Electrical minimum safe approach distances, sometimes referred to as MAD, are used to ensure workers do not approach or bring any conductive items too close to energized machines or energized parts. It is a central element of OSHA’s standard for Electric Power Generation, Transmission and Distribution and employers have the responsibility to establish minimum approach distances based on OSHA’s formula for voltages over 72.6 kilovolts (29 CFR 1910.269).

This easy-to-use calculator will help you determine that distance in three simple steps:

First, select your units of measurement: meters or feet. Next, enter the maximum phase-to-phase system voltage (the max. transient overvoltage can be found by using the table below or conducting an engineering analysis) and the altitude of the worksite. Finally, check the last two boxes accordingly to get your results.


What's next?

The calculator will output the minimum approach distance for both phase-to-ground and phase-to-phase exposures. This is the closest distance a worker can approach an energized or grounded object and the closest distance a Qualified Electrical Worker can perform job tasks unprotected.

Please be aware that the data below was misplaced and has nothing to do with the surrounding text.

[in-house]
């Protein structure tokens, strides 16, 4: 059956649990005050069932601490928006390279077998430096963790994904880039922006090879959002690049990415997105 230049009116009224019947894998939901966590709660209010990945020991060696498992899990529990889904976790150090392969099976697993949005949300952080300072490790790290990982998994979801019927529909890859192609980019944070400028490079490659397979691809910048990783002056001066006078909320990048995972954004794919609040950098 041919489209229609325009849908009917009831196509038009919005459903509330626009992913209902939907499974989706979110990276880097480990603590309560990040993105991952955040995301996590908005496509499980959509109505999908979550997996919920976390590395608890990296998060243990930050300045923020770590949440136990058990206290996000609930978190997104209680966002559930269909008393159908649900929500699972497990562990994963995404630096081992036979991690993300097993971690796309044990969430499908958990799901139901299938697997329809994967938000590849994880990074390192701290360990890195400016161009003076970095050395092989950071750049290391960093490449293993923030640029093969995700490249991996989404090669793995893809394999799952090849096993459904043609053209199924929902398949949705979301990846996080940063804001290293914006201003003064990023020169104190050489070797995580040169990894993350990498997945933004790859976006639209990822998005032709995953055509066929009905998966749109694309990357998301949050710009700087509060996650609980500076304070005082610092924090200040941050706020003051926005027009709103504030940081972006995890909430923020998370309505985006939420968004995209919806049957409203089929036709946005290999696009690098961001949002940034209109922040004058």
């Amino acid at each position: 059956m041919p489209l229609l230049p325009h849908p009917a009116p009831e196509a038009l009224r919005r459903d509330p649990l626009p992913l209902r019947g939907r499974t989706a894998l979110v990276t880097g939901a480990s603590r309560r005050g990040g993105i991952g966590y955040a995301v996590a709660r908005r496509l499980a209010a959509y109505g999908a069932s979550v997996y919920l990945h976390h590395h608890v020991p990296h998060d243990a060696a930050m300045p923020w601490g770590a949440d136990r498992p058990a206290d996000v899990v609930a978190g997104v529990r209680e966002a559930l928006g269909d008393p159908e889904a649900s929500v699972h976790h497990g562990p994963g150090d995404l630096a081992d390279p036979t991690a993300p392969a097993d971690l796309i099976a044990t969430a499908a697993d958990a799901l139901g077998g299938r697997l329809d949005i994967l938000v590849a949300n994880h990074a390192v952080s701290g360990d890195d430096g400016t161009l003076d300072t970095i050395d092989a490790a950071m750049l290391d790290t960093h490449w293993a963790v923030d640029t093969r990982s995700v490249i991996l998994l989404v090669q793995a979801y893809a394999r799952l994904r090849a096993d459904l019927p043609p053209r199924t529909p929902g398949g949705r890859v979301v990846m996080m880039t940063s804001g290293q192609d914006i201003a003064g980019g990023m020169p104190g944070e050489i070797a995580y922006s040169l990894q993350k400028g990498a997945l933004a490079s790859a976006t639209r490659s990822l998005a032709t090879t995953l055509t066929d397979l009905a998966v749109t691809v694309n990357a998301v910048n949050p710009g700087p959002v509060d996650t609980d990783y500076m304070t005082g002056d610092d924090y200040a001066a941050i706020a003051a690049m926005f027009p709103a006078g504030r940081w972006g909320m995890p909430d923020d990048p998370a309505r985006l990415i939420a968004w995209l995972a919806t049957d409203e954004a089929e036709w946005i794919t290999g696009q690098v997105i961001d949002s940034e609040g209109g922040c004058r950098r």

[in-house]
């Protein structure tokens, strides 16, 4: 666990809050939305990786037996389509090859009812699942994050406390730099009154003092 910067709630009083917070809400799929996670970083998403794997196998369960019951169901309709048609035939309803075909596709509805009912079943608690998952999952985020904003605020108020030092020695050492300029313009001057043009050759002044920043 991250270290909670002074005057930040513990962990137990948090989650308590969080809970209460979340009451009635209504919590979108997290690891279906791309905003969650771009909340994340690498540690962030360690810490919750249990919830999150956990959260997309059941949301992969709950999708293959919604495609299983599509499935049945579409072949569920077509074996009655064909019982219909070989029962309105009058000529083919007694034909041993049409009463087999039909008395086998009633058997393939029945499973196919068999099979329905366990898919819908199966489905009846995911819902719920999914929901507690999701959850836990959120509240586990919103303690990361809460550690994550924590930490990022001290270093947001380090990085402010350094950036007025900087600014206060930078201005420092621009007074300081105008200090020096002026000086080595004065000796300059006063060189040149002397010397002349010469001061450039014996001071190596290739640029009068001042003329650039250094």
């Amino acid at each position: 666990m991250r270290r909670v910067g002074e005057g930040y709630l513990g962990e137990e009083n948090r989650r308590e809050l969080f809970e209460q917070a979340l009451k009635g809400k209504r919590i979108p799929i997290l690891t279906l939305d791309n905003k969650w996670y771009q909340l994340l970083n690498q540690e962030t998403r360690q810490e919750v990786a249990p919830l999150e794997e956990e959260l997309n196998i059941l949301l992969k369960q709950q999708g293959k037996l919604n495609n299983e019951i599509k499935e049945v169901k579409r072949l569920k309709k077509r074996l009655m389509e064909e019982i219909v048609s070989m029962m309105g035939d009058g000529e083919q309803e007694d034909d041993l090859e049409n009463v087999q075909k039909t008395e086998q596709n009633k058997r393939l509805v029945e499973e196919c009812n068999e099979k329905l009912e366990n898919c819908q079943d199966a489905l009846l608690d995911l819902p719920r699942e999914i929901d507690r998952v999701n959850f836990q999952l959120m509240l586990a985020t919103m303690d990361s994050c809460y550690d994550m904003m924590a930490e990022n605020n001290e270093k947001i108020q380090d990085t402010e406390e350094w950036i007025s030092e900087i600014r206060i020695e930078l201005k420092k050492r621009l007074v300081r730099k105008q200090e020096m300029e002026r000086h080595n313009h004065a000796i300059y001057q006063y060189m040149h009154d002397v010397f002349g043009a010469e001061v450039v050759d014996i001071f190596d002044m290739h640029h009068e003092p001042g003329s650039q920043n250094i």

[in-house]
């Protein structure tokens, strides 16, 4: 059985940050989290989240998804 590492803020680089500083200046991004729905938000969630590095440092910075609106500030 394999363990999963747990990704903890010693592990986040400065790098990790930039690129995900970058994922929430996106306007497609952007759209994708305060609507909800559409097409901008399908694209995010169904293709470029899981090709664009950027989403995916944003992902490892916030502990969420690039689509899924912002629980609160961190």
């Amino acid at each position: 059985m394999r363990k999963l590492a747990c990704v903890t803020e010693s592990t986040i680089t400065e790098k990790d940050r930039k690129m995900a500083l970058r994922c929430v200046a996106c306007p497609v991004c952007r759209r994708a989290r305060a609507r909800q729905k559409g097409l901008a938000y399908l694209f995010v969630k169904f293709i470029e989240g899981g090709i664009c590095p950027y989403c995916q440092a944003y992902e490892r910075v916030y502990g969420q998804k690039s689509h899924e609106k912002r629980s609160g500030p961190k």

Qualified employees are allowed to complete work past the minimum approach distance and must be trained on the skills and techniques to maintain the distance. Additionally, they will need to be prepared for working closely around energized equipment. Employers must provide workers with the necessary personal protective equipment which typically includes insulated gloves, insulated work boots, and insulated coveralls.

When reducing electrical hazards, remember:

  • All other workers, whether they’re a manager or an operator, are required to keep a distance of 10 feet for energized conductors 50 kilovolts or less.
  • Without insulated tools and PPE, qualified personnel must maintain minimum approach distances.
  • Work sites at a higher elevation will likely have reduced air pressure. This means minimum approach distances will need to be increased accordingly.

The phase-to-phase system voltage must be more than 72.5 kilovolts and less than or equal to 800 kilovolts.

(1) Enter the maximum anticipated per-unit transient overvoltage, phase-to-ground, determined through an engineering analysis or assume a maximum anticipated per-unit transient overvoltage, phase-to-ground, by the following table:

Phase-to-ground Distance: (in meters)

Phase-to-phase Distance (in meters)

Voltage range (kV) Assumed maximum per-unit transient overvoltage
72.6 to 420.0 3.5
420.1 to 550.0 3.0
550.1 to 800.0 2.5

* Accessibility Assistance: Contact OSHA's Directorate of Standards and Guidance at (202) 693-1950 for assistance accessing this content.

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